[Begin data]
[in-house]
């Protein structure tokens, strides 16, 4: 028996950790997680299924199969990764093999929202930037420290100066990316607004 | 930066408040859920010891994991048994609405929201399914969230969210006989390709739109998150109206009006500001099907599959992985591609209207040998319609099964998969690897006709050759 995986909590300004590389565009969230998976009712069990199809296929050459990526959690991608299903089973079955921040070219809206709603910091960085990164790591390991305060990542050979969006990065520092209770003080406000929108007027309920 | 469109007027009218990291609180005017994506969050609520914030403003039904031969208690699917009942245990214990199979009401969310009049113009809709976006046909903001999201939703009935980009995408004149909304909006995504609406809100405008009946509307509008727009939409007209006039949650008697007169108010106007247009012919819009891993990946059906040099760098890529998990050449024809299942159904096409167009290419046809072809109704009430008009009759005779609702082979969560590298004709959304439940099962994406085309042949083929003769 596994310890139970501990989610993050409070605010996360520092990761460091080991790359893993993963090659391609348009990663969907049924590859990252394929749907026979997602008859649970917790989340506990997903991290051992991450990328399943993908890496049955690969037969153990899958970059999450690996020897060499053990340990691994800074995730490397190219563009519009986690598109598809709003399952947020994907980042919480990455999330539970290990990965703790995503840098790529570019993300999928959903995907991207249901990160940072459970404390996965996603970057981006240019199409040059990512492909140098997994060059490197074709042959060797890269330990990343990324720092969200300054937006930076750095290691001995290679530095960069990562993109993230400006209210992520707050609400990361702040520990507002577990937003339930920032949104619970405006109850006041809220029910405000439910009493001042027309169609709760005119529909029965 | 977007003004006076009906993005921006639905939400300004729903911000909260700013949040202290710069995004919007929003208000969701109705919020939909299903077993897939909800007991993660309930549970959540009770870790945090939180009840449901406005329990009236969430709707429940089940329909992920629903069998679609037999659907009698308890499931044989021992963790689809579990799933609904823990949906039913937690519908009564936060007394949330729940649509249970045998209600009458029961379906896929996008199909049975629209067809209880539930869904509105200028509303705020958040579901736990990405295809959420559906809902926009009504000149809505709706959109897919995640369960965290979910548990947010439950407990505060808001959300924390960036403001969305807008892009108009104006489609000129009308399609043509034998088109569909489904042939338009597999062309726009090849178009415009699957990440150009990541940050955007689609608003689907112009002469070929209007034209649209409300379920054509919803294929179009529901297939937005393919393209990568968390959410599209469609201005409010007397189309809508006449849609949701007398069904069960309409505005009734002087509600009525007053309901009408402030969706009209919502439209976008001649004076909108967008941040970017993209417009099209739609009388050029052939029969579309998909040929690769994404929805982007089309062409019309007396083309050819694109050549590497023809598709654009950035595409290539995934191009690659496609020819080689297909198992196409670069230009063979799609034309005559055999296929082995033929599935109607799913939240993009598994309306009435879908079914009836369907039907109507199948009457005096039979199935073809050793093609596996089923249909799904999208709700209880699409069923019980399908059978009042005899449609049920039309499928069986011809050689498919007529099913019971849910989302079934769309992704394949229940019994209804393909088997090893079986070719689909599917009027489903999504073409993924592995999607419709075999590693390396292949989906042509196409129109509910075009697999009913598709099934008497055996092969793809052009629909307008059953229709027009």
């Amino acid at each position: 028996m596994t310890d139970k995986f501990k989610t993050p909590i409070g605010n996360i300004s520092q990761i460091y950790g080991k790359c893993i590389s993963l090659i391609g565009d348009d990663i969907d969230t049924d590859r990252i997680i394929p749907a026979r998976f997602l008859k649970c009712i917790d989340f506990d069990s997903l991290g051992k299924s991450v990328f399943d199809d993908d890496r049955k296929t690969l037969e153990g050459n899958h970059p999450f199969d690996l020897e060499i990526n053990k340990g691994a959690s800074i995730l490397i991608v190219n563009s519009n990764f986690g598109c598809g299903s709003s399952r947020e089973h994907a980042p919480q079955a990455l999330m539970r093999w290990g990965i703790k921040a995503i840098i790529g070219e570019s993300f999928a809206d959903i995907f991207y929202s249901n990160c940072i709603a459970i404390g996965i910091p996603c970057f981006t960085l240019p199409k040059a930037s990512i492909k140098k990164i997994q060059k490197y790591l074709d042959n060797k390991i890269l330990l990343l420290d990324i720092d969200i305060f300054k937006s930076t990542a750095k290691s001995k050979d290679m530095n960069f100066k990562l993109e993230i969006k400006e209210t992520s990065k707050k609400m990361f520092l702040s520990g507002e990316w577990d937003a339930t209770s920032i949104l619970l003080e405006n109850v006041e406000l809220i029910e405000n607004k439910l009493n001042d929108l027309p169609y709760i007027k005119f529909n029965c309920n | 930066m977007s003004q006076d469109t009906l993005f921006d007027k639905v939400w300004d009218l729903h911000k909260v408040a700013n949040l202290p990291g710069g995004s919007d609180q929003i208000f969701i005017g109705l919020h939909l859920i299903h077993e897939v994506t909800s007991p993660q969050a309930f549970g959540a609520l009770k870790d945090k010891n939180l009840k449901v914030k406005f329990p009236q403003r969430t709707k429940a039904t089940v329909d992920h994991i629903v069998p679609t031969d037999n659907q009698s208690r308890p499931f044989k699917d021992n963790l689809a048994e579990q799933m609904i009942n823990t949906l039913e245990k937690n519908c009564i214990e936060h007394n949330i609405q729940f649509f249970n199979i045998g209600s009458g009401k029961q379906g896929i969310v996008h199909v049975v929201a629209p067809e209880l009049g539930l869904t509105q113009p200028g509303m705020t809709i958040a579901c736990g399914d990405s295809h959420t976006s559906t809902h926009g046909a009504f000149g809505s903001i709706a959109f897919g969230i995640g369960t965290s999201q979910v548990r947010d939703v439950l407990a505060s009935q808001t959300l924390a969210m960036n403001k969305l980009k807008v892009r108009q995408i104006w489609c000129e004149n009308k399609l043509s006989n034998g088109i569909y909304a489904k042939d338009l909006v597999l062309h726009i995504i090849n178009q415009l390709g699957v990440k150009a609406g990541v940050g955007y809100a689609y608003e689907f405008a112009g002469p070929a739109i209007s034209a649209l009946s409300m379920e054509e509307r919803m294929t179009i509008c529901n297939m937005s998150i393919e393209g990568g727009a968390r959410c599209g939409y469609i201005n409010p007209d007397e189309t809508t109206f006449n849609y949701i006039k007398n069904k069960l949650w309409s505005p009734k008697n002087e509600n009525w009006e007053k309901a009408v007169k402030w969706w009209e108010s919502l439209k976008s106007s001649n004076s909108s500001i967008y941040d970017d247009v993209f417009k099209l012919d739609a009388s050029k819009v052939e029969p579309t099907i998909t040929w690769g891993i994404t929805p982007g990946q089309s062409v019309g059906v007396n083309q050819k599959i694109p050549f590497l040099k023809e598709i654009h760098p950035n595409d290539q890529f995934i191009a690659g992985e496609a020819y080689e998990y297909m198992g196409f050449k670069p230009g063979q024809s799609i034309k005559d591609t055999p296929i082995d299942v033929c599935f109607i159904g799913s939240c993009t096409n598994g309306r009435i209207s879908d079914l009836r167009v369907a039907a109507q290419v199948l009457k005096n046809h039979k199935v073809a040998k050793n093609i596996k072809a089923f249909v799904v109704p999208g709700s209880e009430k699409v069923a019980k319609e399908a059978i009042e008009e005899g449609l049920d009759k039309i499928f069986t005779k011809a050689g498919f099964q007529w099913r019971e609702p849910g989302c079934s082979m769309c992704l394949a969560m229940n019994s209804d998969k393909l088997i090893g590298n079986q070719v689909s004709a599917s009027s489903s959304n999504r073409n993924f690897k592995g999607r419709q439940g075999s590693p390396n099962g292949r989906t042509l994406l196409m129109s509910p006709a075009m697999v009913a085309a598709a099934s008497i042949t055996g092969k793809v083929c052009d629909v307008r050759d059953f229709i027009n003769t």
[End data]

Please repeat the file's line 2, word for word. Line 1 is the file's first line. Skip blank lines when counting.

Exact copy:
């Protein structure tokens, strides 16, 4: 028996950790997680299924199969990764093999929202930037420290100066990316607004 | 930066408040859920010891994991048994609405929201399914969230969210006989390709739109998150109206009006500001099907599959992985591609209207040998319609099964998969690897006709050759 995986909590300004590389565009969230998976009712069990199809296929050459990526959690991608299903089973079955921040070219809206709603910091960085990164790591390991305060990542050979969006990065520092209770003080406000929108007027309920 | 469109007027009218990291609180005017994506969050609520914030403003039904031969208690699917009942245990214990199979009401969310009049113009809709976006046909903001999201939703009935980009995408004149909304909006995504609406809100405008009946509307509008727009939409007209006039949650008697007169108010106007247009012919819009891993990946059906040099760098890529998990050449024809299942159904096409167009290419046809072809109704009430008009009759005779609702082979969560590298004709959304439940099962994406085309042949083929003769 596994310890139970501990989610993050409070605010996360520092990761460091080991790359893993993963090659391609348009990663969907049924590859990252394929749907026979997602008859649970917790989340506990997903991290051992991450990328399943993908890496049955690969037969153990899958970059999450690996020897060499053990340990691994800074995730490397190219563009519009986690598109598809709003399952947020994907980042919480990455999330539970290990990965703790995503840098790529570019993300999928959903995907991207249901990160940072459970404390996965996603970057981006240019199409040059990512492909140098997994060059490197074709042959060797890269330990990343990324720092969200300054937006930076750095290691001995290679530095960069990562993109993230400006209210992520707050609400990361702040520990507002577990937003339930920032949104619970405006109850006041809220029910405000439910009493001042027309169609709760005119529909029965 | 977007003004006076009906993005921006639905939400300004729903911000909260700013949040202290710069995004919007929003208000969701109705919020939909299903077993897939909800007991993660309930549970959540009770870790945090939180009840449901406005329990009236969430709707429940089940329909992920629903069998679609037999659907009698308890499931044989021992963790689809579990799933609904823990949906039913937690519908009564936060007394949330729940649509249970045998209600009458029961379906896929996008199909049975629209067809209880539930869904509105200028509303705020958040579901736990990405295809959420559906809902926009009504000149809505709706959109897919995640369960965290979910548990947010439950407990505060808001959300924390960036403001969305807008892009108009104006489609000129009308399609043509034998088109569909489904042939338009597999062309726009090849178009415009699957990440150009990541940050955007689609608003689907112009002469070929209007034209649209409300379920054509919803294929179009529901297939937005393919393209990568968390959410599209469609201005409010007397189309809508006449849609949701007398069904069960309409505005009734002087509600009525007053309901009408402030969706009209919502439209976008001649004076909108967008941040970017993209417009099209739609009388050029052939029969579309998909040929690769994404929805982007089309062409019309007396083309050819694109050549590497023809598709654009950035595409290539995934191009690659496609020819080689297909198992196409670069230009063979799609034309005559055999296929082995033929599935109607799913939240993009598994309306009435879908079914009836369907039907109507199948009457005096039979199935073809050793093609596996089923249909799904999208709700209880699409069923019980399908059978009042005899449609049920039309499928069986011809050689498919007529099913019971849910989302079934769309992704394949229940019994209804393909088997090893079986070719689909599917009027489903999504073409993924592995999607419709075999590693390396292949989906042509196409129109509910075009697999009913598709099934008497055996092969793809052009629909307008059953229709027009």